The Museum is delighted to have been given this superb large painting of St Agnes Beacon and mines by renowned local artist, Tony Giles.

St Agnes Beacon by Tony Giles
St Agnes Beacon by Tony Giles

Local collector, Alan Dumper, loaned the painting, for one evening only, at a recent Drinks & Nibbles evening at the Museum and subsequently offered it for sale to the Museum.

Later, our Honorary Assistant Curator, Philip Mitchell, bought it to give to the Museum in memory of his grandparents, George and Betty Mitchell. The view of the Beacon is very similar to that from George and Betty’s home. They were highly respected in Trevellas and their recollections of life there are recorded in the Museum archives.

A first chance to see this superb painting will come unexpectedly at the Penwith Society’s 70th Anniversary Exhibition, entitled “The Penwith, a Society like no other”, at St Ives. The exhibition will run from Saturday 5 October until Saturday 2 November, from 10am to 5pm, and will include works by Patrick Heron and Terry Frost among many others. As the Society did not have a work by Tony Giles, its Chairman approached the Museum to see if it could help. The Museum was delighted to do so and hopes that some visitors to St Ives will be able to see the exhibition, for which the entrance is free.

Welcome visitors to the Musuem

A large appreciative group (we weren’t sure if it was 15 or 17) from St Kea Old Cornwall Society visited the Museum on Tuesday 11 June, braving squally winds and heavy showers to do so.

The members were welcomed by Vice Chairman, Clive Benney, and Chairman, Roger Radcliffe, who gave them an insight into the Museum’s beginnings and its development in its current home.

We are number one!

St Agnes Museum’s latest acquisition is an Art Deco telephone number! The very first telephone number ever to be installed in St Agnes recently became available, so the Museum wasted no time in adding it to the collection by making it a functional everyday tool as well as an artefact of local significance.

The first telephone exchange in St Agnes was opened in 1928 in what is now the Sorting Office Cafe. There were initially just 23 subscribers and ‘St. Agnes 1’ was the telephone number for the Post Office. Initially the first telephone exchange was manually operated, there was no need to know the numbers – “Just put me through to Doctor please”.

Bill Morrison, one-time Postmaster at St Agnes, wrote an article St Agnes Posts for the Museum Journal (No 5) and recorded that a camp bed was provided for the night operator and that the man who used to sweep up early every morning said that he could knock the bed with his brush and not wake the sleeper, but if he released the catch on a line on the switch board, the sleeper would plug in his jack and say “Number please” immediately.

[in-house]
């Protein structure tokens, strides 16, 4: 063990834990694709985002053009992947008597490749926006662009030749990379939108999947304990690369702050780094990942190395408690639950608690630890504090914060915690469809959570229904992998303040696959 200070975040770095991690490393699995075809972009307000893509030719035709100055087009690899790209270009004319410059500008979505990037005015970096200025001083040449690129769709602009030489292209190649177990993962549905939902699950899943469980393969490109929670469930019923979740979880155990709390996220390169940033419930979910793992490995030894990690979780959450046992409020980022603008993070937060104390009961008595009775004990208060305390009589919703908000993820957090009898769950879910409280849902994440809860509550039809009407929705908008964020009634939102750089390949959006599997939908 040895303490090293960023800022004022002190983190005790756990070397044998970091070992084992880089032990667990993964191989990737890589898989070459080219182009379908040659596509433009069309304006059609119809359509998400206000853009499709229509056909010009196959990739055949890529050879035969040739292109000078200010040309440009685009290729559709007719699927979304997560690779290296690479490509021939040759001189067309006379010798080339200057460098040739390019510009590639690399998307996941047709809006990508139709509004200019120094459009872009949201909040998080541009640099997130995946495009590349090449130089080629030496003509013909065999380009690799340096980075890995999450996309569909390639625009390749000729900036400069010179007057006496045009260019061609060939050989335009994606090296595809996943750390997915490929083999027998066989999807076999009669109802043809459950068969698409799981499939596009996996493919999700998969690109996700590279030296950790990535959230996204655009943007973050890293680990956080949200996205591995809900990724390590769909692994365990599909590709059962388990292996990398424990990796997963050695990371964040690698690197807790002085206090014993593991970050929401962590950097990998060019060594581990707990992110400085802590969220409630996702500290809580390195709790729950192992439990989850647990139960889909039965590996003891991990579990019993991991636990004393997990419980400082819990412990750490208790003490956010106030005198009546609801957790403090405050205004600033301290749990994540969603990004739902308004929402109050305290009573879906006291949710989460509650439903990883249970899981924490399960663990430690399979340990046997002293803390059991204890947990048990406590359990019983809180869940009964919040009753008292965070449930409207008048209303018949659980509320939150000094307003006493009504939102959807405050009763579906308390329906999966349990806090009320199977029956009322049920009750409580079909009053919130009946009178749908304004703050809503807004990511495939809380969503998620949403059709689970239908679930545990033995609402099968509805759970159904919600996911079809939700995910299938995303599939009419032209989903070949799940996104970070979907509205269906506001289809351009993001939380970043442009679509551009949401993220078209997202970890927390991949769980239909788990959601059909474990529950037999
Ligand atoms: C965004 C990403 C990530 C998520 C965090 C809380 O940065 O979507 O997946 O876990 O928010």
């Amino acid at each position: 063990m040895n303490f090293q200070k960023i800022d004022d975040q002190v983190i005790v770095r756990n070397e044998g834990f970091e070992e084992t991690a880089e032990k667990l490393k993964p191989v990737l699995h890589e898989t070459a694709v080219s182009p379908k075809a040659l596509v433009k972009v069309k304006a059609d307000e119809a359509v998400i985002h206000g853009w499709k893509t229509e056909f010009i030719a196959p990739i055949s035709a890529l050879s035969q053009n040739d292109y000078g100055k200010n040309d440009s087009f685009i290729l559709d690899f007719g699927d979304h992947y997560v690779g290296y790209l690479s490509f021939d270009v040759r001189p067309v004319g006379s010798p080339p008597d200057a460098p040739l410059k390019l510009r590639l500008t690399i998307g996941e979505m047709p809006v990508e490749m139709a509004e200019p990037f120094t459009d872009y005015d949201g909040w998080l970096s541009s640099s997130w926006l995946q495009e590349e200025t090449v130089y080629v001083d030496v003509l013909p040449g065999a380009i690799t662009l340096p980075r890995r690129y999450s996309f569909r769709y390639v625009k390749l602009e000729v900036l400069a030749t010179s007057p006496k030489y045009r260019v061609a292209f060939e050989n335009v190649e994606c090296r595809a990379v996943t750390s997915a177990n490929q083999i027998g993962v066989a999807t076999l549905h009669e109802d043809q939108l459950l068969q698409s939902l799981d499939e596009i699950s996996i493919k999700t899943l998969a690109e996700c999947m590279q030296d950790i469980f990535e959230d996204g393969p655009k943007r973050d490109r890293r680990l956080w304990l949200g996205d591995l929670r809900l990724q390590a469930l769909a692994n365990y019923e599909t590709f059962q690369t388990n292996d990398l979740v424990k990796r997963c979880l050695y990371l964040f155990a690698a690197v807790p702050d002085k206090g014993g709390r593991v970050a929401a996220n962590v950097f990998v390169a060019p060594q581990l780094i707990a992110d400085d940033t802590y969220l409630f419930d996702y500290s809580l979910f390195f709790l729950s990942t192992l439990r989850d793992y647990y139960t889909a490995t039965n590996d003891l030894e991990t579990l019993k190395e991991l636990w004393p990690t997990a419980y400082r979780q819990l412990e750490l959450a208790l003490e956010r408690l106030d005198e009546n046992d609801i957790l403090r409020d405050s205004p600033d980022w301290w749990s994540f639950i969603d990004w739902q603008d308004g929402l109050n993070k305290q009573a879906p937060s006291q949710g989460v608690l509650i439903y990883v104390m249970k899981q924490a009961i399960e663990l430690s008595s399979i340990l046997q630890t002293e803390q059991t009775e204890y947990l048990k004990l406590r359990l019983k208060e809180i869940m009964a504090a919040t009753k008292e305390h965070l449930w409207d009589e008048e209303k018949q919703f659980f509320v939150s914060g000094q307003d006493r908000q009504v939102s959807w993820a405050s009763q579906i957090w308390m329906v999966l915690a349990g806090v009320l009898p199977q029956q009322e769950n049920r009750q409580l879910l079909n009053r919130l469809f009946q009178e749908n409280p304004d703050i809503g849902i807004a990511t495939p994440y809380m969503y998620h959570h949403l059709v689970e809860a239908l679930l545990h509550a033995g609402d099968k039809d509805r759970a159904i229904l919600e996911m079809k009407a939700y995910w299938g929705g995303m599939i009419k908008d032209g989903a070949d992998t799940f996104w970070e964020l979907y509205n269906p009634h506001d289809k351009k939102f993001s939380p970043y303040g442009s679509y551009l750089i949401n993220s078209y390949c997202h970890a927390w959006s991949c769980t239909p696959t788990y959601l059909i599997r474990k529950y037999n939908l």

Later, the number was allocated to a public telephone which was placed in a phone box outside the Post Office.

Phonebox outside Golden Bowl
Phonebox outside the Golden Bowl

In 1948, the exchange was moved and enlarged and all telephone numbers became three digit hence “1” became 301. The public phone box with this number was then relocated to the corner of what is now Taste restaurant and became 2301. The photograph here shows the Golden Bowl restaurant and would have been taken prior to April 1980 when it became the Entrecote.

In March 1981, a new spot was found for the phone box, outside what is now the St Agnes Parish Council office, and in the summer of 1991, the number became 552301.

The advent of the mobile phone obviously signalled the end of the telephone box and, like so many others, the phone box containing the first St Agnes telephone number became so little used that it was declared redundant and its phone disconnected and removed. All that now remains is an empty red shell itself earmarked for removal… but the number lives on! St Agnes Museum’s new ‘vintage’ number is: 01872 552301.

Roger Radcliffe.

Editors’ Note

On 30 April Roger appeared on Radio Cornwall’s Breakfast Show to talk to host, James Churchfield, about the Museum’s acquisition of the first telephone number ever issued in St Agnes. It was excellent free publicity for the Museum during a programme themed around telephones.